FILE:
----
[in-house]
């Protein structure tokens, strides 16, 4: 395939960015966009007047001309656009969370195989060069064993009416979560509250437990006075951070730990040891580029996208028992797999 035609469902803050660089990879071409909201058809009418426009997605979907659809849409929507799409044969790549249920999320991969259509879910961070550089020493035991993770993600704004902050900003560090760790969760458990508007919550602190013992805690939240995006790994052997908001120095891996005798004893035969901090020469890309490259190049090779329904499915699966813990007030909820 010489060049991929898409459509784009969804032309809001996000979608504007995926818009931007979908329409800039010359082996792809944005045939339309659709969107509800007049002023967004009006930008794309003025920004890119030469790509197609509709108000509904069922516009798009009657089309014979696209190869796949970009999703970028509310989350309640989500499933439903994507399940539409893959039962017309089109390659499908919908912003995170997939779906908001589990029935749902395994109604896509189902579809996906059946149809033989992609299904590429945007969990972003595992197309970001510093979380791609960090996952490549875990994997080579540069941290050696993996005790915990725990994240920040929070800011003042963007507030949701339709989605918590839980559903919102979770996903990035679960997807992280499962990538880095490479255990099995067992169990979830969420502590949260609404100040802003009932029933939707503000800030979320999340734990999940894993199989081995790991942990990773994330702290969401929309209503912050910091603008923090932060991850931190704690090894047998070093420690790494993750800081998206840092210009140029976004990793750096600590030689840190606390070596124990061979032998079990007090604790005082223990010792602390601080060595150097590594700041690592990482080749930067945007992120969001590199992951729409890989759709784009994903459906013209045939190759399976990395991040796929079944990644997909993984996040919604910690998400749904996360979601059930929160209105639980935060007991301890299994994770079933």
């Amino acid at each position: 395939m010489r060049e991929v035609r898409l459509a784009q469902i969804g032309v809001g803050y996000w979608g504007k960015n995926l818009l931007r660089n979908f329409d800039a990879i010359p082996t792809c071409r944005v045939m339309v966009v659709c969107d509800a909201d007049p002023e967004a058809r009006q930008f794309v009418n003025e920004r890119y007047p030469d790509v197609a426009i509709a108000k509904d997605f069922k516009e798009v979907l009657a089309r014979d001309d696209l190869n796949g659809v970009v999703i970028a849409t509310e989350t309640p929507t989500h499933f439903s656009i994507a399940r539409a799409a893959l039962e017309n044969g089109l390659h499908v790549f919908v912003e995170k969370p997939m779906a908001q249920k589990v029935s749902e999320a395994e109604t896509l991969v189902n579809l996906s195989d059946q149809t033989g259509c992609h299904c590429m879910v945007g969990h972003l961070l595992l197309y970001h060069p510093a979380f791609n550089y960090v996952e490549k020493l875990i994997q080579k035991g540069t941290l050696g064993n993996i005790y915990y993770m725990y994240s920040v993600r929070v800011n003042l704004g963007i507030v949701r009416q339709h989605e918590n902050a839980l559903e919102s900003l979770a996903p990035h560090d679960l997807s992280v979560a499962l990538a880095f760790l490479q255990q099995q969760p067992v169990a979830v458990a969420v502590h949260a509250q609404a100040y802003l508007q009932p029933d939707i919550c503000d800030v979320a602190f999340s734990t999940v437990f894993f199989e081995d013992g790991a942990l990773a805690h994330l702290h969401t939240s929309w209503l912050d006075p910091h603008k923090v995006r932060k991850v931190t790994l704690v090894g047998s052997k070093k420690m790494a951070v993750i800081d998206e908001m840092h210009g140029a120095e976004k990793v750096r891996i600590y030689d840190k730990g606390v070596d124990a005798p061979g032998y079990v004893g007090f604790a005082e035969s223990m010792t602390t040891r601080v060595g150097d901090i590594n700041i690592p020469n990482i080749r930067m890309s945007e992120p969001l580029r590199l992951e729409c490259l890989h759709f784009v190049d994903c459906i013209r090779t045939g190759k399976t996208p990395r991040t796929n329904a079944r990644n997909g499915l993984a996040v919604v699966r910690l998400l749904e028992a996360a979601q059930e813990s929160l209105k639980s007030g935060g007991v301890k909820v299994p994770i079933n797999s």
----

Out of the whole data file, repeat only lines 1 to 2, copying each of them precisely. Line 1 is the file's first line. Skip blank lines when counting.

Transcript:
[in-house]
């Protein structure tokens, strides 16, 4: 395939960015966009007047001309656009969370195989060069064993009416979560509250437990006075951070730990040891580029996208028992797999 035609469902803050660089990879071409909201058809009418426009997605979907659809849409929507799409044969790549249920999320991969259509879910961070550089020493035991993770993600704004902050900003560090760790969760458990508007919550602190013992805690939240995006790994052997908001120095891996005798004893035969901090020469890309490259190049090779329904499915699966813990007030909820 010489060049991929898409459509784009969804032309809001996000979608504007995926818009931007979908329409800039010359082996792809944005045939339309659709969107509800007049002023967004009006930008794309003025920004890119030469790509197609509709108000509904069922516009798009009657089309014979696209190869796949970009999703970028509310989350309640989500499933439903994507399940539409893959039962017309089109390659499908919908912003995170997939779906908001589990029935749902395994109604896509189902579809996906059946149809033989992609299904590429945007969990972003595992197309970001510093979380791609960090996952490549875990994997080579540069941290050696993996005790915990725990994240920040929070800011003042963007507030949701339709989605918590839980559903919102979770996903990035679960997807992280499962990538880095490479255990099995067992169990979830969420502590949260609404100040802003009932029933939707503000800030979320999340734990999940894993199989081995790991942990990773994330702290969401929309209503912050910091603008923090932060991850931190704690090894047998070093420690790494993750800081998206840092210009140029976004990793750096600590030689840190606390070596124990061979032998079990007090604790005082223990010792602390601080060595150097590594700041690592990482080749930067945007992120969001590199992951729409890989759709784009994903459906013209045939190759399976990395991040796929079944990644997909993984996040919604910690998400749904996360979601059930929160209105639980935060007991301890299994994770079933």